Ultimately, whether you’re looking to one of the Holy Books for inspiration, or to the Constitution for guidance, it’s worth considering that you might be doing a fire-dance to fix your empty lighter. While there is undoubtedly great wisdom and sense to be had in both documents, at the end of the day, to live by laws set out for different times rather than relying on the common sense and decency inherent to us all is a misguided effort. Here at Brad OH Inc., we look forward to the day when such archaic attitudes are as outdated as the source material upon which they rely.

-Brad OH Inc.

Re-Share: Muse

Under the Green Desk Lamp…

The minutes crawl, meandering mindlessly by,

as the mind mulls on myopic miseries.

Minutiae distracting—malicious in its mediocrity,

as merciless minions of misgivings muddy the waters.

But where the muse, whose music brings meaning?

When weaning from mundanity we writhe,

then written on the walls is the wonder of her witchcraft.

Who mollifies the weary and meddles with our worry.

Myriad memories are woven in her menagerie.

Where many malevolent mental blocks

are withdrawn and mended into that

magical mess of which they were wrought.

The who’s and the where’s and the why’s and the when’s,

writing we wrestle them while we still can.

It’s merely a moment, a miraculous wash

but wading unworried we’ll master the world.

-Brad OH Inc.

Re-Share: The ‘Jenga’ Analogy

The other day, I started sketching an outline for an article, but quickly realized I’d already written something terribly similar back in 2015. So in lieu of wasted effort, here is the original–I’m back to editing my book.


Earlier this week, I found myself playing a friendly game of Jenga. Well, not entirely friendly perhaps—it was naturally filled with all the taunting and tension so common to the game.

With each log I drew from the base with tremulous fingers, I breathed a sigh of relief as I watched the tower teeter and totter back and forth. But when it finally found its balance once more, the work was only halfway done.

After a brief period of respite marred only by a victorious sneer at my young opponent, it was time for me to finish my task. With the newly liberated block held delicately between my fingers, I raised it up and let it hover a moment above the top of the now lopsided and treacherous monstrosity we’d created.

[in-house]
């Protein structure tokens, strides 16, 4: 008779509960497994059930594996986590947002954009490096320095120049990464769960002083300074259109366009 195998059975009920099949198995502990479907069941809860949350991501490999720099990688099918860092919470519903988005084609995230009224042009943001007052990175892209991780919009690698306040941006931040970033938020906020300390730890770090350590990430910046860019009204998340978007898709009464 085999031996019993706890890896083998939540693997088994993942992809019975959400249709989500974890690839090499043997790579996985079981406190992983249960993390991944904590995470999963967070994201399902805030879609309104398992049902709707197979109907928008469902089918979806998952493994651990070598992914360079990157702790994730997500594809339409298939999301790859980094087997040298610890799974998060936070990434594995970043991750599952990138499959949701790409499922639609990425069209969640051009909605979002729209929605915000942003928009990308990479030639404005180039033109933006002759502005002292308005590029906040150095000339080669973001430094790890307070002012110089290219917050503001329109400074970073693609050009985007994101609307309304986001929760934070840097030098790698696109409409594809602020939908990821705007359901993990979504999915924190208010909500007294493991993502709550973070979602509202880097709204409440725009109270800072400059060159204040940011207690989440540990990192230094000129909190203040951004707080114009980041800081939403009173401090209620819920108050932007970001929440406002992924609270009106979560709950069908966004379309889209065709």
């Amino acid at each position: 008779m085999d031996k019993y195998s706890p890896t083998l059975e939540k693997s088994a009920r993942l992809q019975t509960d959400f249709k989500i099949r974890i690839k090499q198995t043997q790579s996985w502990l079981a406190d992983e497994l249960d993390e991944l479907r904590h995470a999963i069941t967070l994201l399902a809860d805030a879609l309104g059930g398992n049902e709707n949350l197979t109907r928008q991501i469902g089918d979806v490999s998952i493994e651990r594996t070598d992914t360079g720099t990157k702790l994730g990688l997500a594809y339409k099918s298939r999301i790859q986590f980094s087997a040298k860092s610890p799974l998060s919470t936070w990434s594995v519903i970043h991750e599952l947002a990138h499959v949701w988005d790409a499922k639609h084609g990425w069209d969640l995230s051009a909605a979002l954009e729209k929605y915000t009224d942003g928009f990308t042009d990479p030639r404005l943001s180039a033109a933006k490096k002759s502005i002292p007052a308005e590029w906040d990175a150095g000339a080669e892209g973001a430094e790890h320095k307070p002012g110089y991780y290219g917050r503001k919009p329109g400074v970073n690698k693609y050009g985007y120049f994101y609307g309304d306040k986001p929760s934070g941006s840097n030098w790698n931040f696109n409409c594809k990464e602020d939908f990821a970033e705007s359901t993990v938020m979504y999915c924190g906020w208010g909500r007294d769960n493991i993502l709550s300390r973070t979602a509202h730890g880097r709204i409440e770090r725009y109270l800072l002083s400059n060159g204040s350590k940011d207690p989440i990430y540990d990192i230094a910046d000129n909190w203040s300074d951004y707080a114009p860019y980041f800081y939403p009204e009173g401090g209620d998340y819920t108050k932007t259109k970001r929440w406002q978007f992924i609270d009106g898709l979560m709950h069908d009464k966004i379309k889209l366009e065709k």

Finally, I took a deep breath in and held it. The careful extraction was not my victory, for now I had to place the block on top—hoping against hope that the imbalance I had done to the tower’s base would not prove fatal.

Sadly, my hopes were dashed, and the tower came crumbling down. Wooden blocks scattered across the tabletop, and a squeal of unrestrained joy was loosed from the grandstanding lips of my tactless opponent.

‘If only I hadn’t had to put it on top’, I lamented. But that’s just the point here. It’s easy to cause imbalance. It’s far more difficult to deal with the consequences. When I’d slid the block out, I had created tension—specifically between the increasingly poor engineering of the tower, and the immutable force of gravity.

If it hadn’t been expressly forbidden by the sacrosanct rules of Jenga, I could have tossed the block lackadaisically over my shoulder and passed the buck onto the unaware child before me—forcing them to deal with the repercussions of my block choice.

“Again!” he cried, encouraged by his victory and likely reeling with a distinct sense of invulnerability.

But my mind was elsewhere, and time was not on my side. As I gathered up the blocks and began to replace them in the box, I turned to the clock on the wall to gauge my schedule. 11:00am—just enough time to get one last visit in before lunch.

Oh lunch: the vaunted reprieve from workday responsibilities. With a half-hour of stress-free liberty, my only significant choice would be where to eat. And if that’s the only conflict to resolve, things are pretty good in my books.

But as the last of the Jenga blocks was returned to its rightful place, my hunger-laden mind recalled suddenly the ongoing string of strikes and demonstrations against fast food operations around the world (Link).

Workers had taken to the streets, demanding delivery from the poverty level wages they had been faced with for far too long. The demonstrations were primarily peaceful shows of unity and hope—asking only a fair wage for a fair days work. But as is the leitmotif of any political discourse these days, the demand was mired in controversy and misgivings.

Among the myriad complaints aimed at the workers was the age-old notion of fiscal strain. The argument goes that if restaurants (and it should be noted here that the vast majority of those affected are multinational Corporations) were ‘forced’ to increase their minimum wage, the resultant loss of capital would have to come from somewhere else.

It’s a logical notion to be sure—money is finite after all, and if moved to one place, it must have come from another. The natural remedies, in the Corporate mind at least, are to lay off workers, increase prices, or decrease quality.

Of course, these options lead to long line-ups, inflated meal prices, and dangerously cheap ingredients. As images of soggy lettuce, smeared condiments, and dry, grey ‘all-beef patties’ danced before my eyes, my lunch options seemed somehow less appealing.

There is a problem with this key assumption however, and as so many problems are these days, it is tied to the fundamental structure of the Corporation. Guided by the anti-social leaning philosophies laid out in the ‘Friedman Doctrine’ (Link), a Corporation is structured with only one true responsibility—the shareholder. This means that with every decision a Corporation makes, it is obligated to ensure that the bottom line of share value is being increased.